Printed from https://www.writing.com/main/view_item/item_id/2266929-CABRITO
by SSpark
Rated: E · Non-fiction · Family · #2266929
A heavenly smell -- and big surprise!

Rebellious was not a word anyone would use to describe me. I was as far from rebellious as an obedient kid could get. I had a strong sense of right and wrong and I worked hard to be good enough to -- well, just be good enough. I didn’t often participate in anything I knew would get me into trouble and I was nowhere near as adventurous as my siblings, Hannahberry Finn and her merry minions. Trouble seemed to follow them like dirt chasing a West Texas dust storm.

And I didn’t like trouble. Or dirt.

But nothing is more exciting than a mystery whose existence wakens all senses. And for me, on that bright, laughter-filled day, the tug of warm, foreign aromas proved to be a mystery better left unsolved.

I was eight years old and our cousins from Laredo were visiting. I couldn’t have been happier. An extraordinary feeling overcame me when I was with them, as if magic danced in the air when they were around, like pixie dust being sprinkled all over me. Aunt Cleatis, my father’s sister, Uncle Richard and their five kids had loaded up their car and driven to our house after work on a Friday evening. We lived in Corpus Christi, and they were going to spend the weekend and then take my grandmother, who had been staying with us, back home.

Gramma Cata, my father’s mother, was a tiny, mystical woman. Her touch, soft as a dove’s feather, could make a plant bloom from a stick or cause a wild bird to sing, or calm a hurt child. She had been a widow since before my father turned two and had chosen to live out the remainder of her life with her mother, her sisters, and then her daughter. She was never comfortable being away from home so the fact she had spent an entire week with us was a memory we would cherish. But, the week was over and we had had to deal with the realization she’d be gone again. Having the whole family together helped blur the disappointment.

Laredo will always appear on the map in my heart. Time seemed to slow down, a change in tempo even a child could sense. The promise of mañana, tomorrow, seemed to hang in the air like a colorful kite, drifting in the breeze. When I was there, Gramma Cata let me drink coffee, syrupy with cream and sugar. I relished her flour tortillas, hot off the gridle, slathered in butter. To this day I have not found a tortilla as airy, as heavenly as hers. Each bite melted on my tongue and landed softly in my stomach, until it was layered in ribbons of contentment. We played all day with our cousins, out in the sun-drenched yard, squealing as we chased each other, running until our parched throats screamed for relief. Then we’d burst through the back door and gulp down tall glasses of iced tea, sweetened with sugar and Mexican limes.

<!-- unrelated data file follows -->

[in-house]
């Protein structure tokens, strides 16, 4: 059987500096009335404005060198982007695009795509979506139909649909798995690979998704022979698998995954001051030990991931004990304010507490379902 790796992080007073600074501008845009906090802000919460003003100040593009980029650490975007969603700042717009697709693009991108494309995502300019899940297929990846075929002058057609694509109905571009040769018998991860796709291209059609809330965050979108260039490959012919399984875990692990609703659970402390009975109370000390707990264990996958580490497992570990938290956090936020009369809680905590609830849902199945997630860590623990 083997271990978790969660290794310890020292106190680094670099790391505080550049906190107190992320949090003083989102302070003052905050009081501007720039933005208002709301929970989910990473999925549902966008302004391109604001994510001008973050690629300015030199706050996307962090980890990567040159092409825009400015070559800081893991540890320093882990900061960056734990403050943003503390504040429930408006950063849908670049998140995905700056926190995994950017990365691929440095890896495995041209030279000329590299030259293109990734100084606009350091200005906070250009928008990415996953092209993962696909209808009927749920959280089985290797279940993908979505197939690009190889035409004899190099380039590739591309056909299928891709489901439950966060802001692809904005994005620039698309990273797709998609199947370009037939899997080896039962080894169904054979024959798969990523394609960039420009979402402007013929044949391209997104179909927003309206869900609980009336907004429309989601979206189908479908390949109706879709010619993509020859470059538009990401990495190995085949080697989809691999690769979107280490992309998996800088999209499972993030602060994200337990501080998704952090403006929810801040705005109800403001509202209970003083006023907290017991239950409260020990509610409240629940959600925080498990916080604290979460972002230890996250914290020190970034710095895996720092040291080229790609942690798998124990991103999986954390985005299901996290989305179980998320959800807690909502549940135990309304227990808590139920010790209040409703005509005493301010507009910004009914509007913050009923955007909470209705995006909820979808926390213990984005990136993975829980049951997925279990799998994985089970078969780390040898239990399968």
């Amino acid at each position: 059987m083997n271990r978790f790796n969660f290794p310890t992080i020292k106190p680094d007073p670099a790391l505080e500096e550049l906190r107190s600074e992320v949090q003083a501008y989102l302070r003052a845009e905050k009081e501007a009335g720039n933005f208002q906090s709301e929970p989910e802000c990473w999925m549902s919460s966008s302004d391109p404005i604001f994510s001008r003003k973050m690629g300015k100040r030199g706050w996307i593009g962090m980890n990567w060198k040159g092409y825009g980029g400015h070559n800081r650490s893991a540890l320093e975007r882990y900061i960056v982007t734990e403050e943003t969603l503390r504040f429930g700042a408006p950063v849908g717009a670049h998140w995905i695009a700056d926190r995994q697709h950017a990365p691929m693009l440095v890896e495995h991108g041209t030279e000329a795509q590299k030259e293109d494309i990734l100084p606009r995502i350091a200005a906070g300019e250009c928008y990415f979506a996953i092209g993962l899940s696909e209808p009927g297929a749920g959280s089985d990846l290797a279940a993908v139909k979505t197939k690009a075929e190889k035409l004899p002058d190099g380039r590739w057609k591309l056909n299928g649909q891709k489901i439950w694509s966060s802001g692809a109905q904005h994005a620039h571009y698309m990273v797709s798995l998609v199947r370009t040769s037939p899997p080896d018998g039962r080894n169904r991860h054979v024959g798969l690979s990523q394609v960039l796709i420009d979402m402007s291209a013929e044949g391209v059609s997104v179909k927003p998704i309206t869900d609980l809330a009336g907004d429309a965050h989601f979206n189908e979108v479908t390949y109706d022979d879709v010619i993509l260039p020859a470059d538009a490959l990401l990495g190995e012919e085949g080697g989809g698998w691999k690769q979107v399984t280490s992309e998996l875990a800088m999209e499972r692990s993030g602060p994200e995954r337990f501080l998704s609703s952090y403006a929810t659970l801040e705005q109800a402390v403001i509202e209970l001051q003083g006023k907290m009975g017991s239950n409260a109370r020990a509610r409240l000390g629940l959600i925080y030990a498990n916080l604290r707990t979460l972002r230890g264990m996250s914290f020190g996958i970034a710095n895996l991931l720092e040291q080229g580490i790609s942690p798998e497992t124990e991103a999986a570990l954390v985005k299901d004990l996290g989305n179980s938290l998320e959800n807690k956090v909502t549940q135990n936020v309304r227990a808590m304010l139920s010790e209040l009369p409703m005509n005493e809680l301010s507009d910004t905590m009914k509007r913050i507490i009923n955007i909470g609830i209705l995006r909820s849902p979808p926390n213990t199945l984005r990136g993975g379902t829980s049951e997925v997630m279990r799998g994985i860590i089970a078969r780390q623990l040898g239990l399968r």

Of the many things I treasured about visiting our Laredo family, it was the fiesta, the celebration that took place whenever we were there, that I loved most. There was always a feast with plenty of barbecued meats, Mexican beans, Gramma Cata's potato salad, and tortillas. As darkness dimmed the daylight, someone would turn on party lights, and crank up the music. Sweet tea flowed, and so did the cerveza. The air throbbed with an energy I never felt at home. My father had grown up in an Hispanic culture that seeped into the tastes, the smells, the sounds that were bigger and bolder than those around our house. His great-grandmother had come from Mexico and his grandmother, her daughter, had married a Spaniard. An atmosphere of lace fans, old villas, and precise manners folded into the music and laughter that surrounded us when we were together.

Even though we were at our house instead of theirs in Laredo, we would still have a fiesta. Uncle Richard brought cabrito, a Mexican delicacy, one of Daddy’s favorites. Cabrito is goat, baby goat, but I didn't know that at the time. All I knew was Daddy loved cabrito. When primed with plenty of beer, he’d often talk about opening a cabrito-only restaurant when he retired. He’d have a cabrito ranchito with lots of little goats, from which only the fattest, most delectable would be chosen. They’d all live out in the country, Daddy, Mama, and the goats, on twenty-five acres of land away from the city, but close enough that people would drive out for a meal. The little restaurant would not be big, only room enough for five or six families, and people would line up, patiently waiting their turn for a table, because the food would be that good.